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Ask Dr. K: Prolonged fatigue can accompany mononucleosis

DEAR DOCTOR K: What is mononucleosis, and why is it called the “kissing disease”?

DEAR READER: Mononucleosis, or “mono,” is an illness caused by several viruses, primarily the Epstein-Barr virus (EBV). Mono was nicknamed the “kissing disease” because EBV commonly is transmitted during kissing. The virus lives in different parts of the body, including the throat. The virus can leave throat cells and enter the saliva.

Most viruses that infect us enter our body, maybe cause temporary illness, and then get killed by the immune system. EBV is different. It is a member of the herpesvirus family, a cousin to the virus that causes cold sores and genital sores. Once any member of the herpesvirus family infects you, it remains in your body for the rest of your life. The immune system can suppress it, but cannot eliminate it.

In the United States, most people get infected with EBV when they are teenagers or young adults. When a person is first infected with EBV, the virus does not always cause mononucleosis. Sometimes EBV causes only a mild illness or no illness at all. When EBV does cause mono, the first symptoms typically include fever, headaches, muscle aches and unusual fatigue. The fatigue may be overwhelming, compelling a person to sleep for 12 to 16 hours at a stretch.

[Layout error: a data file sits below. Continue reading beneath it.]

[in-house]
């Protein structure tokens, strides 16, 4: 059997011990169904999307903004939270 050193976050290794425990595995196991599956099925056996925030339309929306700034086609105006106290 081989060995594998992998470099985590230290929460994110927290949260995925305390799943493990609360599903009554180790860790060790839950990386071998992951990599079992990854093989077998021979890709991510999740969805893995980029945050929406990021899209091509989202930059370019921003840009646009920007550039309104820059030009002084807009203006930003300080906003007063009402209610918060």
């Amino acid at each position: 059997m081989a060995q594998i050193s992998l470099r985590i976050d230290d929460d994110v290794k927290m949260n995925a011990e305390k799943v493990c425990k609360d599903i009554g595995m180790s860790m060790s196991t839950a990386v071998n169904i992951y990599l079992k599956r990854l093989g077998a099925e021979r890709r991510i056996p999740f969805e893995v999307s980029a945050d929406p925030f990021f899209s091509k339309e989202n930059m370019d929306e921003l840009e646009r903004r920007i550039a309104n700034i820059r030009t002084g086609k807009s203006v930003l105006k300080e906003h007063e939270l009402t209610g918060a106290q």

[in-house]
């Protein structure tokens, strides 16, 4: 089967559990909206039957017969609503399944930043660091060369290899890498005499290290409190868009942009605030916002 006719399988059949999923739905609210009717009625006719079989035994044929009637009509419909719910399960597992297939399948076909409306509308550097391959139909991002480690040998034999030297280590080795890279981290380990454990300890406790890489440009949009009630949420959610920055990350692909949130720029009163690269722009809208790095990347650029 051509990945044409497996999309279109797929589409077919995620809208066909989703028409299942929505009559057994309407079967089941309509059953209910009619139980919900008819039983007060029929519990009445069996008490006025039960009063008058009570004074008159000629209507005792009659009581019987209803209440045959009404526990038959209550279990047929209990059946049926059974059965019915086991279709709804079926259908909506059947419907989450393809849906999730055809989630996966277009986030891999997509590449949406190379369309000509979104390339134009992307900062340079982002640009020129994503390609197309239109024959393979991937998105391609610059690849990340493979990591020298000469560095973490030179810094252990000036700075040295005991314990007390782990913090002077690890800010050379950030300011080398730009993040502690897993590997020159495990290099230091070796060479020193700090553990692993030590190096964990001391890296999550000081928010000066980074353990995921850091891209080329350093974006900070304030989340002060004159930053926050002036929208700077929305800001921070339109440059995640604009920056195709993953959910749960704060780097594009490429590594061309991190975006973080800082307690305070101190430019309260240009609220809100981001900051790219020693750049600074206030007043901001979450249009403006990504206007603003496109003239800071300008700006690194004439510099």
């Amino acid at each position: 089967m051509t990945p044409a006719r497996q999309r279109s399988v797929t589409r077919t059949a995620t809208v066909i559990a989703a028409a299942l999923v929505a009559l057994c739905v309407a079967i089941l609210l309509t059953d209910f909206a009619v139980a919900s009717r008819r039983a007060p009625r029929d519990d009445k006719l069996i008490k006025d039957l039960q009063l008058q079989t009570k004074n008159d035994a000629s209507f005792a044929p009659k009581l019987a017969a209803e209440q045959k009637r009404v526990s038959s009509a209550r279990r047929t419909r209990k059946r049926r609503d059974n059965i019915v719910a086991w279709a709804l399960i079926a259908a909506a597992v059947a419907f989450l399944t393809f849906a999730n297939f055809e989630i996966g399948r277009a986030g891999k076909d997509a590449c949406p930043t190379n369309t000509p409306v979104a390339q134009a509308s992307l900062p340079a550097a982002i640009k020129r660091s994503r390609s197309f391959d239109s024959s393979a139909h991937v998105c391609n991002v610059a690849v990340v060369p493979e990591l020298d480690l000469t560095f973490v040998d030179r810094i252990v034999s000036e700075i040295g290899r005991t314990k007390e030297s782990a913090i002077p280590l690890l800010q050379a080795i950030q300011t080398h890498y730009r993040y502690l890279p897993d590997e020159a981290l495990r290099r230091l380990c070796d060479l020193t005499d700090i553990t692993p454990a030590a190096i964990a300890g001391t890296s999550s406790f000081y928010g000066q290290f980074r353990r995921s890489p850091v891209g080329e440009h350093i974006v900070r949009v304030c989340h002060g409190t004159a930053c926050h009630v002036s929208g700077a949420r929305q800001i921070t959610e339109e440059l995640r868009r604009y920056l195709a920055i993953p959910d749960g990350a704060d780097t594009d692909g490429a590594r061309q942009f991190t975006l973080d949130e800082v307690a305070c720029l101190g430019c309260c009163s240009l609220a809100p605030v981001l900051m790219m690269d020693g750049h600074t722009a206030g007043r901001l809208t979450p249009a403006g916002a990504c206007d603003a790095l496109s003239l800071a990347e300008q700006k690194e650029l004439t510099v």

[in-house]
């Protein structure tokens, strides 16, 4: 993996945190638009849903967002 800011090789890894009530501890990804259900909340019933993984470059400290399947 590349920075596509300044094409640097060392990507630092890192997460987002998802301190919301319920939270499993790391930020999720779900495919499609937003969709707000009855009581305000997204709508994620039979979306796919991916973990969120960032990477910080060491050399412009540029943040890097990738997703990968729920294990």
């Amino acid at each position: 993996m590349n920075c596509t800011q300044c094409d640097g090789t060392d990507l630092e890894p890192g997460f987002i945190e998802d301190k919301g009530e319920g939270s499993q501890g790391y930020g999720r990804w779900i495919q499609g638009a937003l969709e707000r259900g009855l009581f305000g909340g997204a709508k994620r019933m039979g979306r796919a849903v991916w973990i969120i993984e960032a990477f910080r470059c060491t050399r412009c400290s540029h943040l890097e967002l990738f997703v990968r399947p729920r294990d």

These symptoms are quickly followed by sore throat, enlarged lymph nodes, joint aches, loss of appetite, a red rash (usually on the chest), abdominal pain and an enlarged spleen.

The spleen is a small organ near the stomach. In rare cases, an enlarged spleen can rupture, causing life-threatening internal bleeding. It is important to protect the spleen from rupture. A person who develops mono should avoid strenuous activities, especially contact sports, for at least four weeks. They should wait even longer if their doctor finds their spleen is still enlarged.

Symptoms usually are most intense during the first two to four weeks of the illness. But some symptoms, especially fatigue, can last for several months or longer. A study published in 2006, organized by the U.S. Centers for Disease Control and Prevention (CDC), found that 11 percent of people with new EBV infections leading to mono developed chronic fatigue syndrome and remained ill a year or more after the initial infection.

There is no medical cure for mononucleosis. Most treatment focuses on making the person more comfortable. Recovery usually calls for getting plenty of rest and fluids and treating symptoms. Cold drinks, frozen desserts and gargling with salt water can help to relieve minor sore throat pain. Ibuprofen (Advil, Motrin) or acetaminophen (Tylenol) can help fight fever and body aches. Prednisone can shrink extremely swollen tonsils.

This disease is most contagious during its acute stage, when the affected person still has a fever. The patient does not need to be kept isolated from others, but he or she should avoid kissing others while feeling ill. Also avoid sharing food, drinks or eating utensils during the first few weeks of the illness.

So the “kissing disease” is real. But kissing is rarely a danger to your health.

Dr. Komaroff is a physician and professor at Harvard Medical School. To send questions, go to AskDoctorK.com, or write: Ask Doctor K, 10 Shattuck St., Second Floor, Boston, MA 02115.

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